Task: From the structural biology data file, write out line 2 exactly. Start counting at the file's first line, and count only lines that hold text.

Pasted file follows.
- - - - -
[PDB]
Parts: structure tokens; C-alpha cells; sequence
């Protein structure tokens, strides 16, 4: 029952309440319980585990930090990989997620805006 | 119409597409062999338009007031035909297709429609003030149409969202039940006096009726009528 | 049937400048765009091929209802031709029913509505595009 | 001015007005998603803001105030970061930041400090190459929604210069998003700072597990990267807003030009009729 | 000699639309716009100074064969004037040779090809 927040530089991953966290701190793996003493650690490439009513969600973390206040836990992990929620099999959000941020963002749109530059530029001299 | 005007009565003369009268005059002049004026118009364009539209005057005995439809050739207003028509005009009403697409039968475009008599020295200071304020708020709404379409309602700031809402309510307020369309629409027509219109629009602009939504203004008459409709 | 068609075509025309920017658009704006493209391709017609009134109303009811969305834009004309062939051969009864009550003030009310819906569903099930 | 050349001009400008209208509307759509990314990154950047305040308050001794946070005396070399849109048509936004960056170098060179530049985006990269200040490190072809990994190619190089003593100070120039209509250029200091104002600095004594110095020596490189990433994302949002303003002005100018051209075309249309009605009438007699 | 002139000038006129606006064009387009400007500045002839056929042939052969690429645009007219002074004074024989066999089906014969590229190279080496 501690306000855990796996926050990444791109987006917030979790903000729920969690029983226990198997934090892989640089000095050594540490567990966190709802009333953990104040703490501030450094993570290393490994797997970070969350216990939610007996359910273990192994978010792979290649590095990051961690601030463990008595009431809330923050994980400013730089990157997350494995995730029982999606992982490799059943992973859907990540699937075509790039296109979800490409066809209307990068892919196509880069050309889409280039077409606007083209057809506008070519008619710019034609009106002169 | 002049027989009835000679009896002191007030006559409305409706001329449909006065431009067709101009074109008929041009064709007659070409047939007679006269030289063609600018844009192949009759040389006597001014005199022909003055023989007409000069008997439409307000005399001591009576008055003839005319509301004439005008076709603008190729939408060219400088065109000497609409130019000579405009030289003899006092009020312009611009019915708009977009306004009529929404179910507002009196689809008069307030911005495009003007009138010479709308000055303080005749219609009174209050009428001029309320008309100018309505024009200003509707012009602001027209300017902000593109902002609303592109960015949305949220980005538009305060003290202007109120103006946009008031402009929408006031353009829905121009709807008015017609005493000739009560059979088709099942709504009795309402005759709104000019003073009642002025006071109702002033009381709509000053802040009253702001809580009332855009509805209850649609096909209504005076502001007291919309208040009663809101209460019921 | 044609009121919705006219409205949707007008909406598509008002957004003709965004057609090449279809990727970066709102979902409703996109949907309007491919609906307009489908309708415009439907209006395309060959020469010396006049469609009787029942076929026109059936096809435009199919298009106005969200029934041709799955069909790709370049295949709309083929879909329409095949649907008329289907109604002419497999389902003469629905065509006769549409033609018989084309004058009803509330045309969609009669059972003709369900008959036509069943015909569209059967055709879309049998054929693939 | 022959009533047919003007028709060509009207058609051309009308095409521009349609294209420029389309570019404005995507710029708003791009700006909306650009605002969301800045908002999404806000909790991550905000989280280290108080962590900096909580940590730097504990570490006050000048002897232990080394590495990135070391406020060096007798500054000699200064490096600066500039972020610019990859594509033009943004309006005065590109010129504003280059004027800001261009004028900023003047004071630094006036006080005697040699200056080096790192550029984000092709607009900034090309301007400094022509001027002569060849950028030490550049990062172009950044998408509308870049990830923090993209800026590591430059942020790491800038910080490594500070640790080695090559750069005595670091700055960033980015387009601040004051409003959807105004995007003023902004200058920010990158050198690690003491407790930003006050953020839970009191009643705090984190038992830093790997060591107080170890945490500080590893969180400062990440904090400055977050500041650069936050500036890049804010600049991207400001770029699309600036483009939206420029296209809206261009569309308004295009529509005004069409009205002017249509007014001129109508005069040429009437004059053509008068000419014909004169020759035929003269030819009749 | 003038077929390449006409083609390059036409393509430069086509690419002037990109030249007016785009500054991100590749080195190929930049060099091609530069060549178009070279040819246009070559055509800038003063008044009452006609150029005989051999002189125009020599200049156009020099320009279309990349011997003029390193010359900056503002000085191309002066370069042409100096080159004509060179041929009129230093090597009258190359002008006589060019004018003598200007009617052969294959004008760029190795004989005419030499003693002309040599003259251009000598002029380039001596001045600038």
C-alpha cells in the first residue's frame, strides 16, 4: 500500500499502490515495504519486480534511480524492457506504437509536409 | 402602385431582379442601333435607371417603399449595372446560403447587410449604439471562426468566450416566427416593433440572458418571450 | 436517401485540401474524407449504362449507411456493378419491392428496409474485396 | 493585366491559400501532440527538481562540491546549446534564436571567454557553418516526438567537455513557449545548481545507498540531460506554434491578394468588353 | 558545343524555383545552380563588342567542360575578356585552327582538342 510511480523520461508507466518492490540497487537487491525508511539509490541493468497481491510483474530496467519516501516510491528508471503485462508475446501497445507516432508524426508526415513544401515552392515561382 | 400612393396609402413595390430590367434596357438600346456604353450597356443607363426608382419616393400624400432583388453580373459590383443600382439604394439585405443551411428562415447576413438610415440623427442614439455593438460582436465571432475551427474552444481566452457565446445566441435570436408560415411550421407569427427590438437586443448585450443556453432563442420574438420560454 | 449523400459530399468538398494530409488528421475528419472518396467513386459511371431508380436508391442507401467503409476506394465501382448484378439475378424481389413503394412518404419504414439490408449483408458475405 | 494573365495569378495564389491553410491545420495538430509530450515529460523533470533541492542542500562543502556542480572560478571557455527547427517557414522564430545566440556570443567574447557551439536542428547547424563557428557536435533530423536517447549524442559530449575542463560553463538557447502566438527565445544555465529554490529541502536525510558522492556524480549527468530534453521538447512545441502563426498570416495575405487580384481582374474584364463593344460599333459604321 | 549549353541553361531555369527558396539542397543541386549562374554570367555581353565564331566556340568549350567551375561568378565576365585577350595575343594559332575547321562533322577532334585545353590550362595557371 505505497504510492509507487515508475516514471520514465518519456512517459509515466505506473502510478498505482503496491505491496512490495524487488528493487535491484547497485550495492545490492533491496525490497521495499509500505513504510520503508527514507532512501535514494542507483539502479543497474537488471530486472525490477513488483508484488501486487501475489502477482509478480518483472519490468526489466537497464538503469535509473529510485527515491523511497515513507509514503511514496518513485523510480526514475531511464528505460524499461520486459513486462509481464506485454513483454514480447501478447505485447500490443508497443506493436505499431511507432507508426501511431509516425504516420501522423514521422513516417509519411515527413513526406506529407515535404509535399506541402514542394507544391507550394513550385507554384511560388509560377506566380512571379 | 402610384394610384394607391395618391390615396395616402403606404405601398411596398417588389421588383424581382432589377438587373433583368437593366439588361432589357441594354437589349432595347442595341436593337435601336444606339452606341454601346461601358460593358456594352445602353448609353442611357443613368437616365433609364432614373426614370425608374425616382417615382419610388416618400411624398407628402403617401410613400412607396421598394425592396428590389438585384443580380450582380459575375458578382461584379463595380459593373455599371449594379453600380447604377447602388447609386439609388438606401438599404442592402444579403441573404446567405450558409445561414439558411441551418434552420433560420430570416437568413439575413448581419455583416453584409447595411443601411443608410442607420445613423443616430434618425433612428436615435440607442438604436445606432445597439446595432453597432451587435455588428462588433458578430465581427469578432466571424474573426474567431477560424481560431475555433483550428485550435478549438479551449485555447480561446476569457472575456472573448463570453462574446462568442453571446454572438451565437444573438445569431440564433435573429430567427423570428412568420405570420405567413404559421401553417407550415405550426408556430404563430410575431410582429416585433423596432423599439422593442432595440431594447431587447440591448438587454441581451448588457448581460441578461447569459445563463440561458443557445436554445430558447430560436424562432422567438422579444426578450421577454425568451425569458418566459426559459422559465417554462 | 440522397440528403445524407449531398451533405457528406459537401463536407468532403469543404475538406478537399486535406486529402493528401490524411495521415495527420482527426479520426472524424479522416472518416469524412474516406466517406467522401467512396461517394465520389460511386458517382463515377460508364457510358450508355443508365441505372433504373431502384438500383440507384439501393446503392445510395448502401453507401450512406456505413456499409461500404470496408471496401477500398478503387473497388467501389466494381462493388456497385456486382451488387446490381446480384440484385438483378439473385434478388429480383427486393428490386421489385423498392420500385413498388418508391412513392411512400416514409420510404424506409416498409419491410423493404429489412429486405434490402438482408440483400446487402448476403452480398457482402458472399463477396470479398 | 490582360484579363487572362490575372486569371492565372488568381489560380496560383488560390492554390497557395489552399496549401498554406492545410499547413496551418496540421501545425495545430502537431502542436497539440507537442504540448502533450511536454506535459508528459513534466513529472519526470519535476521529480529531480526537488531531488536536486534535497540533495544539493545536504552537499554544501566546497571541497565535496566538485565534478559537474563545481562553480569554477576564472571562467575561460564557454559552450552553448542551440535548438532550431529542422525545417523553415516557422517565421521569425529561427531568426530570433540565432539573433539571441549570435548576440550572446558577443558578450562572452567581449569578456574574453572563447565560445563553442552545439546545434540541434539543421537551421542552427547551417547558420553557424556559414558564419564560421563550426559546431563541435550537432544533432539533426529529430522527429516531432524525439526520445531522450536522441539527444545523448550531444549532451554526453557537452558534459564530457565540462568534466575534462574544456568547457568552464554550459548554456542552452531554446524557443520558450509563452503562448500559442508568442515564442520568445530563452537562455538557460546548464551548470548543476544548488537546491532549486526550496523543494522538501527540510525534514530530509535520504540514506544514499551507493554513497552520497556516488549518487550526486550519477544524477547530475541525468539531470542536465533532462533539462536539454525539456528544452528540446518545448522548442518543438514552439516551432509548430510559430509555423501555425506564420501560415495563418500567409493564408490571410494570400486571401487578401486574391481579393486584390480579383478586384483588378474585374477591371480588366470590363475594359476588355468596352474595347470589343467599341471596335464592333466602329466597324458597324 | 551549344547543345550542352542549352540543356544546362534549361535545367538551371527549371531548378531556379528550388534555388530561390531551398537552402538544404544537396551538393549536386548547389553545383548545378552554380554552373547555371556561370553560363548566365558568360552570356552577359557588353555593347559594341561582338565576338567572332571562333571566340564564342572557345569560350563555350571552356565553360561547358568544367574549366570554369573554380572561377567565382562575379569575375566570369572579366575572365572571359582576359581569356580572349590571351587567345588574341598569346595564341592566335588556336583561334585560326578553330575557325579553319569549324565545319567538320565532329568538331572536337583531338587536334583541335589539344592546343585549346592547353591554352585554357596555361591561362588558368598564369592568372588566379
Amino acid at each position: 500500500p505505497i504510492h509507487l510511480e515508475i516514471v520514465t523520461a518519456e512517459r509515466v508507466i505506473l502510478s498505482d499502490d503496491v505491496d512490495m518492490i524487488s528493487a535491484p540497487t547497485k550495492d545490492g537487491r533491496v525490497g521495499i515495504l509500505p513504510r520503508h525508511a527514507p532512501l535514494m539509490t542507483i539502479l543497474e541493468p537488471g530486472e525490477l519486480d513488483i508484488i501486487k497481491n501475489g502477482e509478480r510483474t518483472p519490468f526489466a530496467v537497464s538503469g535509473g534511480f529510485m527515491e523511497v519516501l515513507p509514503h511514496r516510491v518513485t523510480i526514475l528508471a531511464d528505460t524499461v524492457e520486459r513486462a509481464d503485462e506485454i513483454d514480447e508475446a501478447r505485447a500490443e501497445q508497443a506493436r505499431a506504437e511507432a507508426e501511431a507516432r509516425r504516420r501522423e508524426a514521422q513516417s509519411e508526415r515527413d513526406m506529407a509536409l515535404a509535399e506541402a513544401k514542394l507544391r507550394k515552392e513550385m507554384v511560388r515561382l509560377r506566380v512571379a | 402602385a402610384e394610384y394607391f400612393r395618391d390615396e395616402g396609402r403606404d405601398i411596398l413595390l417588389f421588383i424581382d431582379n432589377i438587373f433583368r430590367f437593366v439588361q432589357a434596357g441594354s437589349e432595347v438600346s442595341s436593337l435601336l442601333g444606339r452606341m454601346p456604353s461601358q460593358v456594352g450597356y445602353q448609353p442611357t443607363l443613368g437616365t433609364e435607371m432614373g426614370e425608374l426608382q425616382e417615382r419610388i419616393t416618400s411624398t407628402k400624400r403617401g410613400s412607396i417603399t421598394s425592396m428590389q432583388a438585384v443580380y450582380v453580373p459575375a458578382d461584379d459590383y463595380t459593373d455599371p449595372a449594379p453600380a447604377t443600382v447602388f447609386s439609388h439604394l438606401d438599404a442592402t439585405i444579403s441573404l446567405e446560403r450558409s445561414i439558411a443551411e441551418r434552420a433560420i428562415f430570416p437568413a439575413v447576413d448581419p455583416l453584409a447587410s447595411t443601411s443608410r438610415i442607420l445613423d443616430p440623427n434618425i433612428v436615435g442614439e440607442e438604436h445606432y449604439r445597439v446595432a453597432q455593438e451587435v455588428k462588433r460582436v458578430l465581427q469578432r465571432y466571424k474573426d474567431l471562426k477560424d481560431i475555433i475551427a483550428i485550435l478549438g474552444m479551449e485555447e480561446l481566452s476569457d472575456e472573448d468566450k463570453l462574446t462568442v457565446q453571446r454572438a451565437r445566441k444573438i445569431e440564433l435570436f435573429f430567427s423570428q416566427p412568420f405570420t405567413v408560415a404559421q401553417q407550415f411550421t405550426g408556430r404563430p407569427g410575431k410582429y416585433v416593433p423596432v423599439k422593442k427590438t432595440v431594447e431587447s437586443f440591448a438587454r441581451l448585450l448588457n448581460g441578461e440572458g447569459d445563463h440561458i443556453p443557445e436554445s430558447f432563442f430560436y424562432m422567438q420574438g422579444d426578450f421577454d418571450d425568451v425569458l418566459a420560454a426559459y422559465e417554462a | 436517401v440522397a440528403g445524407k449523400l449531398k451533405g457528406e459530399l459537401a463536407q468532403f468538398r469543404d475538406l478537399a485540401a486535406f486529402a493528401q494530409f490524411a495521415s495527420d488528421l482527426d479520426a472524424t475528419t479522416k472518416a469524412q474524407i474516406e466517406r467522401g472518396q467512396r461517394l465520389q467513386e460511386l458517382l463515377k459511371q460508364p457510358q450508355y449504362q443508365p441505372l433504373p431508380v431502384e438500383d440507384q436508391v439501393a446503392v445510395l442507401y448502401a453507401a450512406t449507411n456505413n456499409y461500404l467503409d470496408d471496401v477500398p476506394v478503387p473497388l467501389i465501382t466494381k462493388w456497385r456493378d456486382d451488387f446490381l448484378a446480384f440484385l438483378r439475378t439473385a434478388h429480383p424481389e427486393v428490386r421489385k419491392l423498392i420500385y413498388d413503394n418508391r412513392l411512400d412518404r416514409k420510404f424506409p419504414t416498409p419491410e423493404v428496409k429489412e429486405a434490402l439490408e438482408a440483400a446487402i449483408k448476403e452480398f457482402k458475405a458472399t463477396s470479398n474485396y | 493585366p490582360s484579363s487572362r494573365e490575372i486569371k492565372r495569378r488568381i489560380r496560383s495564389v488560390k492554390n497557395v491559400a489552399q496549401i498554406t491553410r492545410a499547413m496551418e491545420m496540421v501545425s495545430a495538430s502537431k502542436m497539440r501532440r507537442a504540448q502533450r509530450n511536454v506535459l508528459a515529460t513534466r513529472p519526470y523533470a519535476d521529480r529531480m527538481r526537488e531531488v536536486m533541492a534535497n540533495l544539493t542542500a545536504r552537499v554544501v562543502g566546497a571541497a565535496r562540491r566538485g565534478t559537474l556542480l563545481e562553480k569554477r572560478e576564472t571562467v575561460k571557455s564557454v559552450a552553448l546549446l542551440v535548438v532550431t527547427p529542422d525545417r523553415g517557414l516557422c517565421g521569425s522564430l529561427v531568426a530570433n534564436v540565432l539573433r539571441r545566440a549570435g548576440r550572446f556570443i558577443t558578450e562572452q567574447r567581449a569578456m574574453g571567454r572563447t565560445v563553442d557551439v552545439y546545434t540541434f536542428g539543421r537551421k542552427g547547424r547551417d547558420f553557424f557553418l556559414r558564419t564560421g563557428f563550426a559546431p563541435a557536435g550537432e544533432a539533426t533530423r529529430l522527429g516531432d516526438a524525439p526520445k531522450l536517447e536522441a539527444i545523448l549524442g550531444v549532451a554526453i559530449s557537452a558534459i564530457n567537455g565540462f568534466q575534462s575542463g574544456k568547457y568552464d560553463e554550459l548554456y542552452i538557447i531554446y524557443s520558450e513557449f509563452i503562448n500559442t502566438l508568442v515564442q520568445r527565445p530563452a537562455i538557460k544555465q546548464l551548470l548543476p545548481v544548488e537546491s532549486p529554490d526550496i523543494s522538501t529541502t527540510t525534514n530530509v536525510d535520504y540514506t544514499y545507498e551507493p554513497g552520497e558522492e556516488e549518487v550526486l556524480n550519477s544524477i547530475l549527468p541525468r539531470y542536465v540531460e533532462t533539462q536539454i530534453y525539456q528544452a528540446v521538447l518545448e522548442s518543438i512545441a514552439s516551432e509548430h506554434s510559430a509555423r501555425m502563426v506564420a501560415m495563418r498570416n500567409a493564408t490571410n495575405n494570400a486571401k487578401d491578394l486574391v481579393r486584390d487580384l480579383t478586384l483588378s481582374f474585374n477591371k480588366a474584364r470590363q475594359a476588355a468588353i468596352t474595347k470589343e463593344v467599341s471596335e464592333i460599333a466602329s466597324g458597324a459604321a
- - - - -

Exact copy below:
Parts: structure tokens; C-alpha cells; sequence